KSRelief meets with Japanese, international relief agencies

1 / 2
A delegation from the King Salman Humanitarian Aid And Relief Center arrived in Japan, headed by Director of Operations Support Department, Faleh Al-Subaie. (SPA)
2 / 2
Updated 22 November 2018
0

KSRelief meets with Japanese, international relief agencies

JEDDAH: A delegation from the King Salman Humanitarian Aid And Relief Center arrived in Japan, headed by Director of Operations Support Department, Faleh Al-Subaie, reported the state-run SPA.
The visit was organized in accordance with the directives of King Salman and Crown Prince Mohammed bin Salman and with the cooperation of the Japanese Red Cross and the Saudi Embassy in Tokyo, to make a symbolic contribution to the victims of the rains and floods that hit Japan last July.
It also aims to recognize the strong relations between Saudi Arabia and Japan at official and personal levels.
“This visit underscores the strength of the good relations between the Kingdom and Japan, the distinguished partnership between the two friendly countries, the continuation of the initiatives of the Kingdom and its positive humanitarian status in various countries, to reach all parts of the world,” said Al-Subaie
The Director General of the International Department of Japanese Red Cross Yousso Tanaka expressed his sincere gratitude and appreciation to the Kingdom, represented by KSRelief for this contribution to support the areas affected by natural disasters in Japan, indicating that it will strengthen the existing friendship between the two countries.
Meanwhile, general supervisor of KSRelief, Dr. Abdullah Al-Rabeeah, met with the UAE Minister of State for International Cooperation Reem Al-Hashemi, also the representatives of a number of international and humanitarian humanitarian organizations, at the center’s headquarters in Riyadh on Wednesday.
Saudi Arabia and the UAE recently launched the “Imdad” initiative for $500 million to meet Yemen’s food needs and targeting around 12 million Yemenis.
Dr. Al-Rabeeah said methods were discussed to meet the needs of the food security and nutrition sectors in the most affected areas in Yemen, mechanisms of access, especially under the control of the Houthi militia, and identify partners able to access those areas.
These methods are according to recent reports issued by the United Nations, indicating that the most vulnerable groups will be targeted children, pregnant women, nursing mothers and the elderly.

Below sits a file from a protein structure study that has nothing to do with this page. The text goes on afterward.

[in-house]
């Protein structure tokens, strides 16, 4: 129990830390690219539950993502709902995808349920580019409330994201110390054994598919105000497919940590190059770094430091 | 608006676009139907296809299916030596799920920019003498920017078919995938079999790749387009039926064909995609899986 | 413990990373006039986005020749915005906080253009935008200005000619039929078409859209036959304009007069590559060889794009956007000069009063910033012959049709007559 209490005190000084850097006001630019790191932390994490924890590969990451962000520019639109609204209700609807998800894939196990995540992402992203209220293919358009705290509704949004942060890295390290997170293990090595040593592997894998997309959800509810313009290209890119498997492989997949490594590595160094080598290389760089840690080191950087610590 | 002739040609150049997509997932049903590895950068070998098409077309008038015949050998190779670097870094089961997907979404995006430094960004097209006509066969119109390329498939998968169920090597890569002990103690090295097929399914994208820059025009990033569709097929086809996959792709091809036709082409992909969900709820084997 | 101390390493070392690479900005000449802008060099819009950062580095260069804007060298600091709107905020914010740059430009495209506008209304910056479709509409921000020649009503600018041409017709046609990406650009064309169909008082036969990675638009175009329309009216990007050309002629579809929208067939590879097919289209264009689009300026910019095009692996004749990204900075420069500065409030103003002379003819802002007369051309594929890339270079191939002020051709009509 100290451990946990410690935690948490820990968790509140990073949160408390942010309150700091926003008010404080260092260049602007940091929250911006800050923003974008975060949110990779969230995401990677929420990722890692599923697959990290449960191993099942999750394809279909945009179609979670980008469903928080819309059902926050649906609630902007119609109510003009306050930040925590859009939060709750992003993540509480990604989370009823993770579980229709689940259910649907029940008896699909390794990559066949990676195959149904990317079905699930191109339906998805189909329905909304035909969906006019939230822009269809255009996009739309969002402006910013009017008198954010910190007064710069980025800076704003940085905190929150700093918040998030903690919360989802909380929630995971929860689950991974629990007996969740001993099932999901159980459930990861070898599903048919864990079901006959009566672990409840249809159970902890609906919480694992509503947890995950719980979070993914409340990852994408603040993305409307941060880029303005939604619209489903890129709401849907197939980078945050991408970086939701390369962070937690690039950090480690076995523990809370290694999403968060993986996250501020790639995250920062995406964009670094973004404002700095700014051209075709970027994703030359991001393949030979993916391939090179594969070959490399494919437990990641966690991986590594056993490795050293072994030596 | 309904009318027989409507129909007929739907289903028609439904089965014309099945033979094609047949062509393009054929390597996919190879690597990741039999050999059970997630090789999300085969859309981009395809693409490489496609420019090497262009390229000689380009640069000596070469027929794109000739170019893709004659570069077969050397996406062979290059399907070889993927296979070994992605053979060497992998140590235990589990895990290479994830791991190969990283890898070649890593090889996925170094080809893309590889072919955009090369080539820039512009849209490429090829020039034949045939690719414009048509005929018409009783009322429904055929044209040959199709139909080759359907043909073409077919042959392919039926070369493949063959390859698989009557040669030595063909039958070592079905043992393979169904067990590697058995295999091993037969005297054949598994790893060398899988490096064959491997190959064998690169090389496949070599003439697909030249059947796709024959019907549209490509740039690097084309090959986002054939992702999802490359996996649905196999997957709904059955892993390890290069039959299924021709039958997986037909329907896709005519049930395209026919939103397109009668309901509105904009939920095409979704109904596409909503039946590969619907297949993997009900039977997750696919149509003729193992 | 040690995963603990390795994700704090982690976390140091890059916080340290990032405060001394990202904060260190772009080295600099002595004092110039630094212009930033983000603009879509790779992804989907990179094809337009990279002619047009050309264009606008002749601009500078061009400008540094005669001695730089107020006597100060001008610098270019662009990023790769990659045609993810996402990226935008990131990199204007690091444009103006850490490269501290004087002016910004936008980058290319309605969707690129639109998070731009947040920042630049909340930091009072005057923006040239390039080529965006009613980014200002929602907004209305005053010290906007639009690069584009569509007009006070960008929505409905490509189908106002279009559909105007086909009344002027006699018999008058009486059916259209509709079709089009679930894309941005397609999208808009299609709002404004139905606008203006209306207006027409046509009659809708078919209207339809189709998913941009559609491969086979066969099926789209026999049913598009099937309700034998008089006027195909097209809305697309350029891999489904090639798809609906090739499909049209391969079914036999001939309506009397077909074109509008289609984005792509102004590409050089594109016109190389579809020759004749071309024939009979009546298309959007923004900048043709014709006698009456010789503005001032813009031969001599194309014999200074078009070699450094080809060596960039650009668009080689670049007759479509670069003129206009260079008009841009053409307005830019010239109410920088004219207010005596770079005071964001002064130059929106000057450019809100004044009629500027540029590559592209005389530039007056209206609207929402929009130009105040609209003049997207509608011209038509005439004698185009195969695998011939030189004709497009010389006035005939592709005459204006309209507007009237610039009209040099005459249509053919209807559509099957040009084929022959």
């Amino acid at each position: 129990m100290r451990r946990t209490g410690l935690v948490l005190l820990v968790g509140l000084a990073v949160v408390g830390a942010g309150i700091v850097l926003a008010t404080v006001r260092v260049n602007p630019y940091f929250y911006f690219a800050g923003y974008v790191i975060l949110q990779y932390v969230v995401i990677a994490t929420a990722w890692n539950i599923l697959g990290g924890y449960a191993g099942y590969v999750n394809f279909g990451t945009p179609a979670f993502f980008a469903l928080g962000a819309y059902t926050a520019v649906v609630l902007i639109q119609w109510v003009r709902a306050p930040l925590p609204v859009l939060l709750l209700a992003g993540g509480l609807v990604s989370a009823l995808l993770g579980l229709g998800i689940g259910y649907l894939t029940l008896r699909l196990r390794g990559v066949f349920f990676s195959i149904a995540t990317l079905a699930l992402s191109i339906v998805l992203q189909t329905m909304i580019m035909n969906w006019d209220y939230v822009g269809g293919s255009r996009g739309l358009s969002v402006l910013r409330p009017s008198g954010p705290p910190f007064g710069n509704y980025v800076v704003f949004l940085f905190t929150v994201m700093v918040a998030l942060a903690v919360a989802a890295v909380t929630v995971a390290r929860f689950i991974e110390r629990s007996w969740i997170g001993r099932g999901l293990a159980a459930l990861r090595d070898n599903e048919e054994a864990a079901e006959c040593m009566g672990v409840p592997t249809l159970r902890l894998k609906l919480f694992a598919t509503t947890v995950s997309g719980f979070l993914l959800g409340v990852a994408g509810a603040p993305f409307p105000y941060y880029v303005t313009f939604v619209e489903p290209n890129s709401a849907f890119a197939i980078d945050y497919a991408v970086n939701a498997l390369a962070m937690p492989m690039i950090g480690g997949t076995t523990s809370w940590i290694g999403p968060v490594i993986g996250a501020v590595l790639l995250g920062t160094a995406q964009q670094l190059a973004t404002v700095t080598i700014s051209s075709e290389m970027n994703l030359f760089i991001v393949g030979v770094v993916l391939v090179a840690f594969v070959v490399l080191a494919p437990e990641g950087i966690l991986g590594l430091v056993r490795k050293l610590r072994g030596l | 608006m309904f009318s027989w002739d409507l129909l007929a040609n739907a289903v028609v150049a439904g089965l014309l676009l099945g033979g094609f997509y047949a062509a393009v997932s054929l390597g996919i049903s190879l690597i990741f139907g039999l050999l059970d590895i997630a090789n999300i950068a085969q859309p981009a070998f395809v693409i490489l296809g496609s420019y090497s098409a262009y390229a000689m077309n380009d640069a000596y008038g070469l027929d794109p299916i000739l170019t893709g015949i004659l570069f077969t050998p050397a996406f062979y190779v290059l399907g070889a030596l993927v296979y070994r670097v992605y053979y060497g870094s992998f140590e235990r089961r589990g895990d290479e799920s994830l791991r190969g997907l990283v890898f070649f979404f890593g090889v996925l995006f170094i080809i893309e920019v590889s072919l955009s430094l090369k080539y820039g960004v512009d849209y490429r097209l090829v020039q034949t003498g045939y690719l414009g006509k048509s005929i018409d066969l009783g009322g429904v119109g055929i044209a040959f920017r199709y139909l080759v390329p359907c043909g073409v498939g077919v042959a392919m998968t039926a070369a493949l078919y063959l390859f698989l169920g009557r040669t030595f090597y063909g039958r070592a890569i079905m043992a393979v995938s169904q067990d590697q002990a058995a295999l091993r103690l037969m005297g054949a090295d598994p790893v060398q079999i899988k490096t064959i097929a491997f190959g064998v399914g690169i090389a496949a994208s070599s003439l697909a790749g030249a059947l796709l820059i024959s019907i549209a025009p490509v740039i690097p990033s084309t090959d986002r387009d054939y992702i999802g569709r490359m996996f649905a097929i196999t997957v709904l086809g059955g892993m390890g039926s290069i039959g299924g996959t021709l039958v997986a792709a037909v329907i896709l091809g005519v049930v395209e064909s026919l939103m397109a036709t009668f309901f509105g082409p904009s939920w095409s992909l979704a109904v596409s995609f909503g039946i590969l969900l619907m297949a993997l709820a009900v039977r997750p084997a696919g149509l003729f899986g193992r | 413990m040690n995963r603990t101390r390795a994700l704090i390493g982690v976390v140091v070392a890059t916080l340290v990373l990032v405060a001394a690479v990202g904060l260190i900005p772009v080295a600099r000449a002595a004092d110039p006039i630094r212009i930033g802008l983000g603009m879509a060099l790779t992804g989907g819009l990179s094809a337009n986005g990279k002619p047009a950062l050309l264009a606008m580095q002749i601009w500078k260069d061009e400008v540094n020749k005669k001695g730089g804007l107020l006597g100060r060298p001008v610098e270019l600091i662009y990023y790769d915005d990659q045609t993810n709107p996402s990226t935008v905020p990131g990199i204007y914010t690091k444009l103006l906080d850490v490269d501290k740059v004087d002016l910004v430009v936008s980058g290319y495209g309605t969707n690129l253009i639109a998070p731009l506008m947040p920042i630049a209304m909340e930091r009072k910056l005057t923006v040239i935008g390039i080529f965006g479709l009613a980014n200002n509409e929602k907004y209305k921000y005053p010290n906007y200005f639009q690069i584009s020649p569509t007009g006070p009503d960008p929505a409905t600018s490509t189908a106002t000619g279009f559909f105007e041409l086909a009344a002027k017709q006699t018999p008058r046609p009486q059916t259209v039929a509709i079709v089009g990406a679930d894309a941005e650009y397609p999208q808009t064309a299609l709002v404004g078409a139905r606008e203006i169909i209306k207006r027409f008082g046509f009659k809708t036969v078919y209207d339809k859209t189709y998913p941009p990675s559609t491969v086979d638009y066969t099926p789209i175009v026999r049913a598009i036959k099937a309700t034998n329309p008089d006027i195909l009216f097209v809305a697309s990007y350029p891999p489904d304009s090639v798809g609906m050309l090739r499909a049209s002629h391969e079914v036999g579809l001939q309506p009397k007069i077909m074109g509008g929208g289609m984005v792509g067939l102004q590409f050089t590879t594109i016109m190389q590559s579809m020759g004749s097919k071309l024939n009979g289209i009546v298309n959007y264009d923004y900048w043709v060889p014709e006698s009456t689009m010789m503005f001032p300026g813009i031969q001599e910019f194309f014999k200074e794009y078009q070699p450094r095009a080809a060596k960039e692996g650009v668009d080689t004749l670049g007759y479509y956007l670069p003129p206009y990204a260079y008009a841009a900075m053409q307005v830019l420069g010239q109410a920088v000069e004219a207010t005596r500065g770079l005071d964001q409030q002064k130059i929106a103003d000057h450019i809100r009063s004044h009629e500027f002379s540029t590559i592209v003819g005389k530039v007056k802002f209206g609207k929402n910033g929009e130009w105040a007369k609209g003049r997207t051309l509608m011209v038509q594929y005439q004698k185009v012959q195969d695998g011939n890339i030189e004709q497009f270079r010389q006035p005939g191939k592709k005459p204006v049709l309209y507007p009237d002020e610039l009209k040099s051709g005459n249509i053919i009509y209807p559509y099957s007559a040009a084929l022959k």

Dr. Al-Rabeeah stressed that the UN and international organizations must stand firm in the face of the violations committed by the Houthi terrorist militia that have deprived the Yemeni people of their values and restricted their freedom.
Dr. Al-Rabeeah stressed both countries keenness to help the Yemeni people in all areas, adding “a team of specialists has been formed in the two countries to develop details and mechanisms of access to the most affected groups, hoping to see the actual and positive results of the initiative soon on the ground as well as its intended impact and required effectiveness.
A separate KSRelief team also visited Saudi schools in the Malaysian capital Kuala Lumpur to inspect the educational services provided to students of Rohingya refugees.
The project aims to provide educational services to students of Rohingya minority in Malaysia through teaching the Holy Qur’an, Arabic language, computer skills, science and mathematics, in addition to enhancing their educational process and mental health.
The Saudi schools in Kuala Lumpur were established in 1991 under the umbrella of the Saudi Embassy in Malaysia.


Clean sweep: Marine waste targeted in Red Sea tourism program

The program for eliminating marine debris will play an important material and moral role with the support of the residents of areas surrounding the seafront. (SPA)
Updated 22 September 2019

Clean sweep: Marine waste targeted in Red Sea tourism program

  • Debris major cause of death for marine life
  • Disintegration of plastic waste threaten human food resources